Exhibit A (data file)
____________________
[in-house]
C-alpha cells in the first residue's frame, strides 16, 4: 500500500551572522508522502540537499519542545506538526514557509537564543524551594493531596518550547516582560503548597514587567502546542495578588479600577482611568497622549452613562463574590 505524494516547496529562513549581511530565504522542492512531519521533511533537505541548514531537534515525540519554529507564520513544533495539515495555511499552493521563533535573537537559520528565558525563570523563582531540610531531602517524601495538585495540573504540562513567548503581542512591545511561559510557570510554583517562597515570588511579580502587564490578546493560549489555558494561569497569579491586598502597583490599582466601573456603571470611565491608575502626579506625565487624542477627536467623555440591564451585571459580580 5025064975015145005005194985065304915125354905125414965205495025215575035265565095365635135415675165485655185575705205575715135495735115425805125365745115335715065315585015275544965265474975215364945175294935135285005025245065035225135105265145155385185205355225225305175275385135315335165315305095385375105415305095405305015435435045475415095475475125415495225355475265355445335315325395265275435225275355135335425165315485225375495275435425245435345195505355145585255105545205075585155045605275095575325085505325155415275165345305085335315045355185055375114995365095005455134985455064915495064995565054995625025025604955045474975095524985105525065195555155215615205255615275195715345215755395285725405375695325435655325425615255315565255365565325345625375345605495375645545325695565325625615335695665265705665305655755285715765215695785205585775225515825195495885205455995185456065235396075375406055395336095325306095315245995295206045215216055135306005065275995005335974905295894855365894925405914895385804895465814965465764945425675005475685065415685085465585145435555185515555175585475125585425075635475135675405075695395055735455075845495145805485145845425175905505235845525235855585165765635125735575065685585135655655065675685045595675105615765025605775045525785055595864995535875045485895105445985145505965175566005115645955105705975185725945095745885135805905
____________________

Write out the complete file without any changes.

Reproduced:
[in-house]
C-alpha cells in the first residue's frame, strides 16, 4: 500500500551572522508522502540537499519542545506538526514557509537564543524551594493531596518550547516582560503548597514587567502546542495578588479600577482611568497622549452613562463574590 505524494516547496529562513549581511530565504522542492512531519521533511533537505541548514531537534515525540519554529507564520513544533495539515495555511499552493521563533535573537537559520528565558525563570523563582531540610531531602517524601495538585495540573504540562513567548503581542512591545511561559510557570510554583517562597515570588511579580502587564490578546493560549489555558494561569497569579491586598502597583490599582466601573456603571470611565491608575502626579506625565487624542477627536467623555440591564451585571459580580 5025064975015145005005194985065304915125354905125414965205495025215575035265565095365635135415675165485655185575705205575715135495735115425805125365745115335715065315585015275544965265474975215364945175294935135285005025245065035225135105265145155385185205355225225305175275385135315335165315305095385375105415305095405305015435435045475415095475475125415495225355475265355445335315325395265275435225275355135335425165315485225375495275435425245435345195505355145585255105545205075585155045605275095575325085505325155415275165345305085335315045355185055375114995365095005455134985455064915495064995565054995625025025604955045474975095524985105525065195555155215615205255615275195715345215755395285725405375695325435655325425615255315565255365565325345625375345605495375645545325695565325625615335695665265705665305655755285715765215695785205585775225515825195495885205455995185456065235396075375406055395336095325306095315245995295206045215216055135306005065275995005335974905295894855365894925405914895385804895465814965465764945425675005475685065415685085465585145435555185515555175585475125585425075635475135675405075695395055735455075845495145805485145845425175905505235845525235855585165765635125735575065685585135655655065675685045595675105615765025605775045525785055595864995535875045485895105445985145505965175566005115645955105705975185725945095745885135805905